Vincristine Returns and Doxorubicin bows
This week Yuki received his second helping of Vincristine. This was the first time the oncologist made an adjustment to the dosage by backing off just a little bit due to the diarrhea Yuki had after the first time around with Vincristine. Yuki tolerated the week 3 therapy quite well and showed no signs of adverse effects. We continue to give him the Ondansetron as a daily dose just to make sure he doesn’t have to deal with stomach upset.
I don’t really know if this is the case for most dogs, but the oncologist has made a point to mention how well Yuki is doing with his chemotherapy. Of course, we won’t know until completion of the 20-week therapy and the eventual ultrasounds to know how well the fight against the cancer is going, but his lack of side effect and almost imperceptible size of his lymph nodes are good signs the treatment is at least keeping the cancer at bay and keeping Yuki comfortable and alive.
Since week 3 is a repeat of week 1 (with fewer side effects), there isn’t much new to report. So, I’ll add in week 4 to this post.
Week 4 is, as they put at the oncology center, “the big drug” (although I’m not quite sure why). This week is Doxorubicin or Adriamycin.
Doxorubicin is a somewhat dangerous drug if administered incorrectly or poorly. It is given via IV and if the needle leaks or the Doxorubicin gets out of the vein, it can cause blistering and damage to the surrounding tissues it comes in contact with. The person administering the IV has to be specially trained for this exact procedure. This medicine can also result in damage to the heart muscle so Yuki has to have a cardiac workup done before administration of the therapy. This workup makes sure he doesn’t already have heart problems that could worsen quickly with this therapy, but also create a baseline to be compared against another cardiac workup at the end of the 20 weeks.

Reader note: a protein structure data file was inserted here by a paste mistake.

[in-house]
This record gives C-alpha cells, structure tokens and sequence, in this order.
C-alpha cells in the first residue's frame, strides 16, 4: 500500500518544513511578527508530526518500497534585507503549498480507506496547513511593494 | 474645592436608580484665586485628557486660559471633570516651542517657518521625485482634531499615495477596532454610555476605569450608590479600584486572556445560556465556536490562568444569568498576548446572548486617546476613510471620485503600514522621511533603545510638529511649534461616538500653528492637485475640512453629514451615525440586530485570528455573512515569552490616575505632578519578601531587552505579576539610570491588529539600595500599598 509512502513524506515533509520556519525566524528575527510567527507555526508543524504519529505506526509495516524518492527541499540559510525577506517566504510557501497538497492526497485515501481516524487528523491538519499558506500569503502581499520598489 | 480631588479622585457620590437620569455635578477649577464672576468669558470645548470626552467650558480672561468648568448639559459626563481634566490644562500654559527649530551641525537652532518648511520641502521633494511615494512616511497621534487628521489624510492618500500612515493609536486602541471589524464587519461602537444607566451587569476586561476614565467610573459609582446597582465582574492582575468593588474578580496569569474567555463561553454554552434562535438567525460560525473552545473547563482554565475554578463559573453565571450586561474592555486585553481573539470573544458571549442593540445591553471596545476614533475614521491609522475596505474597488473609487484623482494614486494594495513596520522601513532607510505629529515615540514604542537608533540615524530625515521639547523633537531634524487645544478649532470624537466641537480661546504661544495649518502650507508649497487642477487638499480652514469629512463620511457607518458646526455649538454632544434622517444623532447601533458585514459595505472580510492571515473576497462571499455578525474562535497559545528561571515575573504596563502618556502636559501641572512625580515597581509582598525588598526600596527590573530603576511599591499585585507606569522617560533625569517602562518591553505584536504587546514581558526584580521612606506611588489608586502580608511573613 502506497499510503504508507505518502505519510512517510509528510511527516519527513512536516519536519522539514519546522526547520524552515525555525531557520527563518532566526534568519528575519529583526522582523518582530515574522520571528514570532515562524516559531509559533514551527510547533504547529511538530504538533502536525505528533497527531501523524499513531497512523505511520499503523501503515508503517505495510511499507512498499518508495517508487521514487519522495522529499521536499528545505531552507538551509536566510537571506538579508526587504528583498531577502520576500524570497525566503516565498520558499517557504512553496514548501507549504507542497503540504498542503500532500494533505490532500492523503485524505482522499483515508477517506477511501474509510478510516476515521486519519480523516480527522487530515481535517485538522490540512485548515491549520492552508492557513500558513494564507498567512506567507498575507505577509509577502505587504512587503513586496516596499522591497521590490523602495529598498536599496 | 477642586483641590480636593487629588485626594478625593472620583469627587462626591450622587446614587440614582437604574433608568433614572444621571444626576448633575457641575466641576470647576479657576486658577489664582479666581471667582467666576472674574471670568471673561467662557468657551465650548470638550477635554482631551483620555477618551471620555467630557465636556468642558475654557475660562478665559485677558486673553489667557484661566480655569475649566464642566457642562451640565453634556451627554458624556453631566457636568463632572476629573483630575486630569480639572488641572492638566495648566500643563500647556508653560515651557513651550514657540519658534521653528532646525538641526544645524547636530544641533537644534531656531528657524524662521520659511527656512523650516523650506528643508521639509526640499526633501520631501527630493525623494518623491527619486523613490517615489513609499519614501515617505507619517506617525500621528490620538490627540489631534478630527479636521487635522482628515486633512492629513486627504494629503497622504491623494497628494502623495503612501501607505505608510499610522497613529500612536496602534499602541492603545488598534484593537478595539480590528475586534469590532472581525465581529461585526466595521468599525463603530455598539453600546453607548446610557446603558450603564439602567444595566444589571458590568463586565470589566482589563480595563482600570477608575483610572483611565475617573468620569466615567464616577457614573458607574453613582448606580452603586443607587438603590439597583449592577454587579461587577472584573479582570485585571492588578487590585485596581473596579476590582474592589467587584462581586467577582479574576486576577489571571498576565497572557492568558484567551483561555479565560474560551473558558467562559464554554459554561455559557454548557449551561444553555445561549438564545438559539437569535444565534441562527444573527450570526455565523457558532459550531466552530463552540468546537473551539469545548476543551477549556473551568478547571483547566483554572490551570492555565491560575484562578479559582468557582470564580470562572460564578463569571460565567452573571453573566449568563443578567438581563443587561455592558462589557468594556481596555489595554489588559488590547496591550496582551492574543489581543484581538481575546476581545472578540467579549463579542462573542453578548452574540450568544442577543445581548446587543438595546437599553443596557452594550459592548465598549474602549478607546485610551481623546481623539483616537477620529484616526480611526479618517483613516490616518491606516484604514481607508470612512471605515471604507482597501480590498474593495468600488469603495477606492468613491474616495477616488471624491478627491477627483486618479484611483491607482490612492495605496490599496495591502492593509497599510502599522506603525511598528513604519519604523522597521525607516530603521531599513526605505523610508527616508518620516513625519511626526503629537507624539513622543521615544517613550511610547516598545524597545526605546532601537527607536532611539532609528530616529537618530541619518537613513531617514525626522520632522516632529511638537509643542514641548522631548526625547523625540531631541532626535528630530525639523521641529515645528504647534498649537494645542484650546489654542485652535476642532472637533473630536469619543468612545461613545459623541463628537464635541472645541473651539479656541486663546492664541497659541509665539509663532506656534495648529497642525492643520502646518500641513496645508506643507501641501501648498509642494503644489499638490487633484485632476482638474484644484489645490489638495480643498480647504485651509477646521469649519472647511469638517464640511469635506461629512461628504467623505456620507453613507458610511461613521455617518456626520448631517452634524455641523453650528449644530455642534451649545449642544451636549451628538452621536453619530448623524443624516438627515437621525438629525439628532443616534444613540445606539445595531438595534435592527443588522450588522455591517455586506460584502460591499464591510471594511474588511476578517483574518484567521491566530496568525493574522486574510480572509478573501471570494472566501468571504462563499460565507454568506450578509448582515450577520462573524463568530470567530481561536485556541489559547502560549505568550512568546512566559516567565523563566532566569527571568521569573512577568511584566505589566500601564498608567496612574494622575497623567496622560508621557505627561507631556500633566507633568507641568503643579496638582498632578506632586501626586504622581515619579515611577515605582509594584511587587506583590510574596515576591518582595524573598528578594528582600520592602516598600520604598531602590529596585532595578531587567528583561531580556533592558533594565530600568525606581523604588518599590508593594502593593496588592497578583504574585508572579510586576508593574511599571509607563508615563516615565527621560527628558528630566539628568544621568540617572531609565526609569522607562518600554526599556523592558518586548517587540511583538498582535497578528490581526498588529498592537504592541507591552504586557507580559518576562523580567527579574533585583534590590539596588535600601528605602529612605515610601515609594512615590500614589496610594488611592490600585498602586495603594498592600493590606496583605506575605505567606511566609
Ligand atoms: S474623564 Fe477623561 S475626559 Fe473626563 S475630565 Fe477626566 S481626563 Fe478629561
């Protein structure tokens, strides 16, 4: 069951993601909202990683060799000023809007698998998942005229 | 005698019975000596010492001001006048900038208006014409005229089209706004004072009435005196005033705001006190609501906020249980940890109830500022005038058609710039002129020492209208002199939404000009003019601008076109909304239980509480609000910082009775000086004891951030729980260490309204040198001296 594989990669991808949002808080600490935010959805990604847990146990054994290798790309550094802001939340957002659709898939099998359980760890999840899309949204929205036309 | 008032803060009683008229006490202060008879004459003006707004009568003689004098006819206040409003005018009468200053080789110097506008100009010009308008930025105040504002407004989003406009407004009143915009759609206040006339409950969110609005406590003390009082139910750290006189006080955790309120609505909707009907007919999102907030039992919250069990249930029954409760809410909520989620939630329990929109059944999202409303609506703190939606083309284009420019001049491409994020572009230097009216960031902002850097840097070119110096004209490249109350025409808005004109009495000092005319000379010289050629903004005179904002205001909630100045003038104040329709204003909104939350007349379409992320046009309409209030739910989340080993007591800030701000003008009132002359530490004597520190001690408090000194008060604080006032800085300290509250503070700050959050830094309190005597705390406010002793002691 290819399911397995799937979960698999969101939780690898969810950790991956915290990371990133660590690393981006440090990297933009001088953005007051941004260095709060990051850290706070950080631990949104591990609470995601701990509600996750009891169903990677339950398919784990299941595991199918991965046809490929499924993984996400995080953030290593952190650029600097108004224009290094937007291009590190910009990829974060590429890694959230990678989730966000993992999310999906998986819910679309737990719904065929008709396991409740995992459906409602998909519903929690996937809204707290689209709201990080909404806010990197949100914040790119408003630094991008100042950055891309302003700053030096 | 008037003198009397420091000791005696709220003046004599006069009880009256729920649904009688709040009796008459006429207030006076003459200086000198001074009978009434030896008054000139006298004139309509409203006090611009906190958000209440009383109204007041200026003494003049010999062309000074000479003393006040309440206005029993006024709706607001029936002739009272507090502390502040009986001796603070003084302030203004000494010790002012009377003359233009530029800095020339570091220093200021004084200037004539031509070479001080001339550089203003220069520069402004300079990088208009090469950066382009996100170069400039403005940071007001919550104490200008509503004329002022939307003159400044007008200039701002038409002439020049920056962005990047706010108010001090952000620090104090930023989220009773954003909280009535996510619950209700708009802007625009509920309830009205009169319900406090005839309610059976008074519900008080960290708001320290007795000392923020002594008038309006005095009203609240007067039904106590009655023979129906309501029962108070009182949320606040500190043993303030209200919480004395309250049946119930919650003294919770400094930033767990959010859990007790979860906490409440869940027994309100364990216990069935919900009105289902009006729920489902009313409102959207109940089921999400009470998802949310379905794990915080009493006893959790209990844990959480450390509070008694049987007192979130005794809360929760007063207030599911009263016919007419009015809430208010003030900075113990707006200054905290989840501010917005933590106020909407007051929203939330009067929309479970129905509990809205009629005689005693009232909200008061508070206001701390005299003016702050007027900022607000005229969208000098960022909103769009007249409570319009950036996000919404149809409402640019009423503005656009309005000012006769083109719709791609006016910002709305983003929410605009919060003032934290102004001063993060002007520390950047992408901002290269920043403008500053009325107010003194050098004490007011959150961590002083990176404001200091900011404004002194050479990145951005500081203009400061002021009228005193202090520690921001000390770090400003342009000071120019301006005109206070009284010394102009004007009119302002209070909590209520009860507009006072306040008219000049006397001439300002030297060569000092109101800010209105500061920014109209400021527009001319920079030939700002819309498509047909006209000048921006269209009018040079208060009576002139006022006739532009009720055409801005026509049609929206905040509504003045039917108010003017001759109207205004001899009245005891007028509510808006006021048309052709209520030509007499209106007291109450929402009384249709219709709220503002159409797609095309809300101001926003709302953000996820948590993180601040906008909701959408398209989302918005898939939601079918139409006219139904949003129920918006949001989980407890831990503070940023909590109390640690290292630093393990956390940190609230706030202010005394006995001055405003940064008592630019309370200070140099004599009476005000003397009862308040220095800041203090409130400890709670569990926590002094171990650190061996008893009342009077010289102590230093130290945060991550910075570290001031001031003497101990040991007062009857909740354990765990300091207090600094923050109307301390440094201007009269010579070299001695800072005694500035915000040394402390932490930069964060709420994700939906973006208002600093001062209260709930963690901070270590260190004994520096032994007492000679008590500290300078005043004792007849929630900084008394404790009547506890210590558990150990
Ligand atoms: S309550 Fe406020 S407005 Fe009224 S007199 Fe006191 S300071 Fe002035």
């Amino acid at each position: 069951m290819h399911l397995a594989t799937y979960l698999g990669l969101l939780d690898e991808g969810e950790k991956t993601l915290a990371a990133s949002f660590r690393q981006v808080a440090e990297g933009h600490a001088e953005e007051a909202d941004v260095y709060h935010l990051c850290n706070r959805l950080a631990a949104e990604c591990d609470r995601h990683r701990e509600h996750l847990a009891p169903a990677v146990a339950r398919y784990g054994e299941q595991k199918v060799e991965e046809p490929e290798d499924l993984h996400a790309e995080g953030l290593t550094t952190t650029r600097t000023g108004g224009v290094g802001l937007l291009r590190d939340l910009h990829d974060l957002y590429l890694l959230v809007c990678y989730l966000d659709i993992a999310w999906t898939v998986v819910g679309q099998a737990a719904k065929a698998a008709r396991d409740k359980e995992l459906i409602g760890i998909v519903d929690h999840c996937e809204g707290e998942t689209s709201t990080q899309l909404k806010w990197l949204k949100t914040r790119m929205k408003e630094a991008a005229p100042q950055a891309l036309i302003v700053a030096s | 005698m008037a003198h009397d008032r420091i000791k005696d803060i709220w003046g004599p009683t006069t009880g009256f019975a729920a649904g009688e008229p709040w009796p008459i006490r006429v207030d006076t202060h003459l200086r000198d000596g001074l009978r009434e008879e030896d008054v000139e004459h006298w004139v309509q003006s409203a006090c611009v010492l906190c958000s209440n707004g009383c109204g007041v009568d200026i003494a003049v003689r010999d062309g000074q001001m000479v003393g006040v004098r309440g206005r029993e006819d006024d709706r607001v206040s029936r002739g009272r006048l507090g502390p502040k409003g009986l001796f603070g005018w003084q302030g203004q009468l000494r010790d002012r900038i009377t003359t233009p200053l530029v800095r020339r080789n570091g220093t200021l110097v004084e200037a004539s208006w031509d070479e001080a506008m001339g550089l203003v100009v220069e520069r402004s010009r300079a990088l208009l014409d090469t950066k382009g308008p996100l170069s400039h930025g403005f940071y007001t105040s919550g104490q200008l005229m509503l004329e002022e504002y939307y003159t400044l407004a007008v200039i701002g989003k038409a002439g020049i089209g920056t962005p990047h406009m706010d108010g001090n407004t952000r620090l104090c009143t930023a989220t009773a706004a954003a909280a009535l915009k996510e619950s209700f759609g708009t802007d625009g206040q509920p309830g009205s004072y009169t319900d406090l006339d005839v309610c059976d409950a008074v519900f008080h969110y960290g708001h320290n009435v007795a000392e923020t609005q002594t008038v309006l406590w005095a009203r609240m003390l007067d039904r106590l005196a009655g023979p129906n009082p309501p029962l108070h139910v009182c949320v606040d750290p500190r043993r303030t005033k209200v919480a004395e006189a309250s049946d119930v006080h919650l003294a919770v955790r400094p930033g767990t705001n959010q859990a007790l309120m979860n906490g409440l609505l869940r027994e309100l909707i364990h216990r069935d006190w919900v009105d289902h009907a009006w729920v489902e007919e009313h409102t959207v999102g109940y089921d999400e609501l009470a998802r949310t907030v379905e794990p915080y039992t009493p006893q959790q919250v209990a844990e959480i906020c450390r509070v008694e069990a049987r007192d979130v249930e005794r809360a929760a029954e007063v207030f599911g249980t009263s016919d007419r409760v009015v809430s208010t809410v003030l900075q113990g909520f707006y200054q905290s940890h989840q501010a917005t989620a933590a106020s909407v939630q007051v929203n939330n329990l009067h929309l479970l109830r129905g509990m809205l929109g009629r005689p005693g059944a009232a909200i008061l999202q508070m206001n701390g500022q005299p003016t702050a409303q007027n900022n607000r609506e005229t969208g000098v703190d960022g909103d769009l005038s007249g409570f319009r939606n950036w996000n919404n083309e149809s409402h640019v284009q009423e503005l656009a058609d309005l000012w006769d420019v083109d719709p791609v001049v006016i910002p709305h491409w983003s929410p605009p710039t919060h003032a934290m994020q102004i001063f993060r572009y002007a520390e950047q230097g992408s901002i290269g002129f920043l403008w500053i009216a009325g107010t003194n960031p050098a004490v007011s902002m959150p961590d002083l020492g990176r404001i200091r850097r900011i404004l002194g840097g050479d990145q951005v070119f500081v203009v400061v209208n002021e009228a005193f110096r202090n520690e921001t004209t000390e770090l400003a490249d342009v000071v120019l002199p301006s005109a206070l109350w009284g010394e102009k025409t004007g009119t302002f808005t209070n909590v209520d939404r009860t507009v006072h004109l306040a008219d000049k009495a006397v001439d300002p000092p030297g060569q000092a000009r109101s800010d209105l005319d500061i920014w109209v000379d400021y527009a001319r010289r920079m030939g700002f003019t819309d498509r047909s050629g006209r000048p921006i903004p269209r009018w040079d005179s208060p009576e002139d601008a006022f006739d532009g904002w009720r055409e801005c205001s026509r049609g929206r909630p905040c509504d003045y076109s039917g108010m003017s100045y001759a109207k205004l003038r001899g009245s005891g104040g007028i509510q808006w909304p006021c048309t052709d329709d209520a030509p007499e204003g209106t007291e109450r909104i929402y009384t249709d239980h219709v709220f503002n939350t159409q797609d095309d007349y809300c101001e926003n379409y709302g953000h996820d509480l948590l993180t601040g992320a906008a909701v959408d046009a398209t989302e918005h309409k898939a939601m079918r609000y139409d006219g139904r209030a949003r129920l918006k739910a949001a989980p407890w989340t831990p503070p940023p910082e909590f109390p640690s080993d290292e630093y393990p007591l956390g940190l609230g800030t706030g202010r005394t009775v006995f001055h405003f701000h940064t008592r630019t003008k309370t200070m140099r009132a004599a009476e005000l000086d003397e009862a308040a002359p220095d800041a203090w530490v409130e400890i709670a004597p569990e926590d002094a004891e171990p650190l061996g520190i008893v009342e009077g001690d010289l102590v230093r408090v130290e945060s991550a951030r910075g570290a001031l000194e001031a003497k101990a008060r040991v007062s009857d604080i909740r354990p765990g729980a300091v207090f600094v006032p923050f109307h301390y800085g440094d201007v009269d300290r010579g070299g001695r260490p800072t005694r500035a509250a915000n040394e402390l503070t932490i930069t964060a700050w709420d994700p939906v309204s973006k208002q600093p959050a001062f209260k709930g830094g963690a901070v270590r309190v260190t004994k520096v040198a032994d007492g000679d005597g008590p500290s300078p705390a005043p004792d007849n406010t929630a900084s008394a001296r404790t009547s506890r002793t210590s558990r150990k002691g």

This drug inhibits a (good or bad) cell’s ability to divide and multiply. The more rapidly a cell divides, the more effective Doxorubicin is on that cell. This, naturally, includes cancer cells, but also includes cells that have to divide rapidly to quickly heal areas that can’t have a long-lasting wound such as the mouth, stomach or bowels. We keep Yuki’s stomach acid in check by giving OTC Pepcid every day, but still have to watch for mouth sores, as he loves to have something in his mouth most of the time he’s not asleep, such as balls, sticks or other toys.
In another week Yuki will be done with his Prednisone so we’ll see if he stays in good spirits and active or if he’ll go back to a more sedentary life when all his aches come back and are combined with the cold winter months.
Next week is week 5, or the “rest week”. No chemotherapy just a CBC panel to check his cell counts after the week of Doxorubicin completes.
One piece of personal insight that’s come from this experience for me is that I need to do better by Yuki in the time he has left with us. When we first adopted him, I took he and Archie for walks behind our house where they would run through the forest chasing anything that dared move. Deer, squirrels, groundhogs we all scattering when these two ran into the trees.
After Archie left us, Pecos made it a lot harder to do the same activity. Pecos has a nasty habit of chasing things … and then continuing on into the distance, never to return. He quickly became well known in our local area. Unfortunately, Pecos’s tendency to run off eventually led to a fenced-in back yard. It was necessary to keep Pecos at home and the neighbors from coming after us with pitchforks and torches.
This, of course, also hemmed in Yuki who, while having the run of the neighborhood, would be more likely to sit on the front lawn and watch time go by. We used to be able to leave Yuki and Archie in the front yard for an hour or more and they’d just sit and watch the neighborhood activities around them (and perhaps chase a marauding squirrel hoard from the premises). Life gets busy, dogs are safe in the back yard and before you know it years have gone by and Yuki hasn’t had a free walk/hike in a long time.
Don’t get me wrong, it is not like Yuki minds much. He loves spending hours in the back yard watching the day and sniffing whatever scents drift by. He’ll roll in the grass scratching his back and snooze. In the fall, he’ll find a pile of leaves and snuggle into the middle of them and enjoy the day.
I think, however, that he deserves more walks and time with the family out in the world. I’ve studied the local trails around our area and have an idea where we can walk. It will be tough with two dogs on leashes (Pecos simply can’t be trusted off-leash) but I’ll manage.
As I said, Yuki deserves it for all he’s going through.